Australia agrees 6,000 new seats for the Philippines

Jetstar ready to meet Cebu Pacific

Canberra, Australia - Australian regulators agreed to expand its bilateral air service agreement with the Philippines allowing 6,000 a week passengers from 2,500 per week which is more than twice as many as that approved in 1996. Australia and the Philippines has its first bilateral in 1947.

Transport and Communications Secretary Doroteo Reyes II said that the draft air services agreement was signed by Philippine and Australian transportation officials on March 13. The agreement, he said, updated the deal originally signed in 1996.

According to Civil Aeronautics Board Executive Director Carmelo Arcilla, the new deal allows the government to distribute the 6,000 seats among airports in Manila and Clark, Pampanga to Sydney, Melbourne, Brisbane, and Perth.

"The 6,000 is the total allocation for Manila and Clark combined. We can set how many airline passenger seats each airport will get. But the cargo tonnage was set. It's 300 tons for Manila and 1,300 tons for Clark," Arcilla said. The new agreement can accommodate 2 daily B747 on each side or 3 B777/A330, 0r 4 B767, respectively.

Flights between other regional airports in Australia and airports in the Philippines as to capacity or frequency remains unrestricted. Philippine Airlines and Qantas has rights to fly Darwin and Davao in the previous bilateral but remained unserved.

In the agreement, local airlines were also given fifth freedom traffic rights, with right to pick up passengers in Australia before flying to another destination in another country particularly New Zealand, except Singapore and the United States. Philippine Airlines intends to use Sydney and Melbourne for its new flight to New Zealand under the new bilateral.

Australian carriers can pick up passengers from the Philippines en route to Port Moresby and another point, but the final destination must be any of the following: Hong Kong, Japan, India, Bahrain, Iran, Greece, Austria, France, the United Kingdom, and two additional points to be nominated, except the US, Canada and China. Flights going to Japan, however, were restricted to 2,500 seats each per week.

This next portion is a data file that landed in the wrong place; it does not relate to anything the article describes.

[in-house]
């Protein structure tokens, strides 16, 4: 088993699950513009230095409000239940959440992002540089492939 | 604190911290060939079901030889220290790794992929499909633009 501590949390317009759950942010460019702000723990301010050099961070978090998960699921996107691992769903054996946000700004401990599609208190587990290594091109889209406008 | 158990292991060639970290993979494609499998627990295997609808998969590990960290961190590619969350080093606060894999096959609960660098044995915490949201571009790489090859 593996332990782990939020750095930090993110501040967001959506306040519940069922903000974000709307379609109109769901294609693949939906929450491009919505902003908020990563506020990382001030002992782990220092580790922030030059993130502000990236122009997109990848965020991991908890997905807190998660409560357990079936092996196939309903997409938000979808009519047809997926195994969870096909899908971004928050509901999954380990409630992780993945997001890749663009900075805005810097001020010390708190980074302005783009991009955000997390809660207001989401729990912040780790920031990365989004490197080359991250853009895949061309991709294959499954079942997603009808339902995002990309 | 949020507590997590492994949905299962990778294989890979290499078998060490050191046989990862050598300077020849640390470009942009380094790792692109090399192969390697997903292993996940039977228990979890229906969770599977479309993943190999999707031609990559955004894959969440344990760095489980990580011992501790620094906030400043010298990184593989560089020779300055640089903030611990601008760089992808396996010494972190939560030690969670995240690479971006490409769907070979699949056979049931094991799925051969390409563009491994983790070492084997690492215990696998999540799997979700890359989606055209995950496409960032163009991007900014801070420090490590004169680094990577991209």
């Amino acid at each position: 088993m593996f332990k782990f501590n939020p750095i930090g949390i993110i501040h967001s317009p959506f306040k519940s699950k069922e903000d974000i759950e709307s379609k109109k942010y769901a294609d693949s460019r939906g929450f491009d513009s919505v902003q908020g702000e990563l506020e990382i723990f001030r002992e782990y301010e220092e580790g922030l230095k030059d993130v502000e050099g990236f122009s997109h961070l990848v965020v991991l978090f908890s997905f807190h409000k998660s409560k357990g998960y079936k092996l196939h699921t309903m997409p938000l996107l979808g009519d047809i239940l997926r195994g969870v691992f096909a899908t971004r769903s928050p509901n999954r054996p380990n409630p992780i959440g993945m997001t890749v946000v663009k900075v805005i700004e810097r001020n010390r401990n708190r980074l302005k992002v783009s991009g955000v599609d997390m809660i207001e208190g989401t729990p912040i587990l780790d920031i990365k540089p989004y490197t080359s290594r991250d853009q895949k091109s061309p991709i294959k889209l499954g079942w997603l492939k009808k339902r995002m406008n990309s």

Qantas on the other hand is interested to commence another kangaroo route from London to Sydney alternate days Melbourne via Manila. The airlines kangaroo route currently fly to Singapore, Bangkok, and Hong-Kong. The Philippine government used to close access to Hong-Kong and London in the previous bilateral. Qantas is also reviving its plan to fly to Paris via Manila. Currently, there is no airline in Manila that flies to Paris after the Air France-KLM merger in 2004, and London after British Airways suspended flight in 2001.

With the additional seats, Arcilla said more airlines will be given an opportunity to fly to Australia. In the previous arrangement, only the Philippine Airlines was the designated carrier for the said route. Currently, both Philippine Airlines and Qantas held 2,500 seats from points in Manila to Sydney, and Melbourne. Philippine Airlines has yet to resumed its service to Brisbane while its negotiating for access to Perth.

"Cebu Pacific and Zest Air are interested (in getting entitlements)," he said, adding that foreign carrier Jetstar has also expressed interest in mounting Philippine flights to Australia. Jetstar subsidiary, Jetstar Asia flies Manila and Singapore daily with connections to Darwin.

"We welcome the developments in the recent RP-Australia air talks. We are always looking for new destinations that we can include in our route network expansion," Candice A. Iyog, vice-president for marketing of the Gokongwei-led Cebu Pacific, said.

Both Cebu Pacific, which is negotiating a Boeing 777, and Zest Airways which is also negotiating for Boeing 767 manifested its intent to fly wide-body aircraft if their application to fly to Australia is approved.

Australia is one of the top sources of tourists in the Philippines. Successful air talks are helpful in boosting the economy as it paves the way for more tourists and investments in the country.

The Philippine negotiating panel, led by Transportation and Communication Undersecretary Doroteo A. Reyes II, included representatives from the departments of Foreign Affairs, Trade and Industry, and Tourism, as well as the Civil Aeronautics Board and airport authorities.

The Australian air panel, meanwhile, was headed by Iaian Lumsden, director of the bilateral aviation and airports division of Australia’s Department of Transport and Regional Services.

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